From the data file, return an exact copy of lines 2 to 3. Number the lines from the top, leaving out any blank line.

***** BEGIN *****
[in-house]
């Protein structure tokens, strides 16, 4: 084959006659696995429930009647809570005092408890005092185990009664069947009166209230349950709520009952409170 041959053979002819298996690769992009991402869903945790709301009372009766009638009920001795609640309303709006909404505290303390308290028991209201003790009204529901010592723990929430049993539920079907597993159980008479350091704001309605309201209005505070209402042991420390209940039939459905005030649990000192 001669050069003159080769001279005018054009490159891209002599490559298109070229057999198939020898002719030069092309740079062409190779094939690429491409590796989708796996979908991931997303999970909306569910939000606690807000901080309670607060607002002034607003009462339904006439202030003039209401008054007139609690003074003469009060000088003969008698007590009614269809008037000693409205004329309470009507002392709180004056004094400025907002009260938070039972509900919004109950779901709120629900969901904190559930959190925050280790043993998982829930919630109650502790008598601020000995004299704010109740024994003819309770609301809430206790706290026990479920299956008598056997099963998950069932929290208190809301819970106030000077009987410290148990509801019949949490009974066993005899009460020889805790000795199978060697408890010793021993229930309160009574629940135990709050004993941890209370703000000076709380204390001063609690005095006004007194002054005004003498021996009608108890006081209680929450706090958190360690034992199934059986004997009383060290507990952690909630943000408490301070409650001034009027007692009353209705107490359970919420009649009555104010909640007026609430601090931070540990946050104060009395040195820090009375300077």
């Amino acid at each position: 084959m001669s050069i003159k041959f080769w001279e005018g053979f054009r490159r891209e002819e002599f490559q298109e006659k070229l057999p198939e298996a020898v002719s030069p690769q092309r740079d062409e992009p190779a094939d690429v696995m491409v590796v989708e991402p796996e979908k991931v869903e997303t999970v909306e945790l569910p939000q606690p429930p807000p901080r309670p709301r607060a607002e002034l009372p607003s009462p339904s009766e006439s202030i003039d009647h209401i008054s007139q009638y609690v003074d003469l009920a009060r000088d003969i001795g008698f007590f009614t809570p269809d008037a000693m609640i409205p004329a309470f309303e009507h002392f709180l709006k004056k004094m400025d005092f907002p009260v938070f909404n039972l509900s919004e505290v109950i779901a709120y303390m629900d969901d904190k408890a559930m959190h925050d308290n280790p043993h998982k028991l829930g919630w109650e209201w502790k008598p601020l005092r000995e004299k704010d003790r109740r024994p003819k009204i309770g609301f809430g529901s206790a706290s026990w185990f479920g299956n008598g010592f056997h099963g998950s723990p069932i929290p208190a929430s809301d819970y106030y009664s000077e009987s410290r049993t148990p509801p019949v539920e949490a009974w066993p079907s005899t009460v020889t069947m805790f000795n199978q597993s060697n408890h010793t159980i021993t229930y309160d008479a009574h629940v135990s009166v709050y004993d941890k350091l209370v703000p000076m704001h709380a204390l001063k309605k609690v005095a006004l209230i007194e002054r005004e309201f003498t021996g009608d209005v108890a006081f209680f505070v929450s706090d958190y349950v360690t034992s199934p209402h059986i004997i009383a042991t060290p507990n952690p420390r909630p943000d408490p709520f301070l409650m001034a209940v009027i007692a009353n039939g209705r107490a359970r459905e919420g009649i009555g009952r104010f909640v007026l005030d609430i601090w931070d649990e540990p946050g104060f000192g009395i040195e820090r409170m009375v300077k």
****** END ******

């Protein structure tokens, strides 16, 4: 084959006659696995429930009647809570005092408890005092185990009664069947009166209230349950709520009952409170 041959053979002819298996690769992009991402869903945790709301009372009766009638009920001795609640309303709006909404505290303390308290028991209201003790009204529901010592723990929430049993539920079907597993159980008479350091704001309605309201209005505070209402042991420390209940039939459905005030649990000192 001669050069003159080769001279005018054009490159891209002599490559298109070229057999198939020898002719030069092309740079062409190779094939690429491409590796989708796996979908991931997303999970909306569910939000606690807000901080309670607060607002002034607003009462339904006439202030003039209401008054007139609690003074003469009060000088003969008698007590009614269809008037000693409205004329309470009507002392709180004056004094400025907002009260938070039972509900919004109950779901709120629900969901904190559930959190925050280790043993998982829930919630109650502790008598601020000995004299704010109740024994003819309770609301809430206790706290026990479920299956008598056997099963998950069932929290208190809301819970106030000077009987410290148990509801019949949490009974066993005899009460020889805790000795199978060697408890010793021993229930309160009574629940135990709050004993941890209370703000000076709380204390001063609690005095006004007194002054005004003498021996009608108890006081209680929450706090958190360690034992199934059986004997009383060290507990952690909630943000408490301070409650001034009027007692009353209705107490359970919420009649009555104010909640007026609430601090931070540990946050104060009395040195820090009375300077």
């Amino acid at each position: 084959m001669s050069i003159k041959f080769w001279e005018g053979f054009r490159r891209e002819e002599f490559q298109e006659k070229l057999p198939e298996a020898v002719s030069p690769q092309r740079d062409e992009p190779a094939d690429v696995m491409v590796v989708e991402p796996e979908k991931v869903e997303t999970v909306e945790l569910p939000q606690p429930p807000p901080r309670p709301r607060a607002e002034l009372p607003s009462p339904s009766e006439s202030i003039d009647h209401i008054s007139q009638y609690v003074d003469l009920a009060r000088d003969i001795g008698f007590f009614t809570p269809d008037a000693m609640i409205p004329a309470f309303e009507h002392f709180l709006k004056k004094m400025d005092f907002p009260v938070f909404n039972l509900s919004e505290v109950i779901a709120y303390m629900d969901d904190k408890a559930m959190h925050d308290n280790p043993h998982k028991l829930g919630w109650e209201w502790k008598p601020l005092r000995e004299k704010d003790r109740r024994p003819k009204i309770g609301f809430g529901s206790a706290s026990w185990f479920g299956n008598g010592f056997h099963g998950s723990p069932i929290p208190a929430s809301d819970y106030y009664s000077e009987s410290r049993t148990p509801p019949v539920e949490a009974w066993p079907s005899t009460v020889t069947m805790f000795n199978q597993s060697n408890h010793t159980i021993t229930y309160d008479a009574h629940v135990s009166v709050y004993d941890k350091l209370v703000p000076m704001h709380a204390l001063k309605k609690v005095a006004l209230i007194e002054r005004e309201f003498t021996g009608d209005v108890a006081f209680f505070v929450s706090d958190y349950v360690t034992s199934p209402h059986i004997i009383a042991t060290p507990n952690p420390r909630p943000d408490p709520f301070l409650m001034a209940v009027i007692a009353n039939g209705r107490a359970r459905e919420g009649i009555g009952r104010f909640v007026l005030d609430i601090w931070d649990e540990p946050g104060f000192g009395i040195e820090r409170m009375v300077k």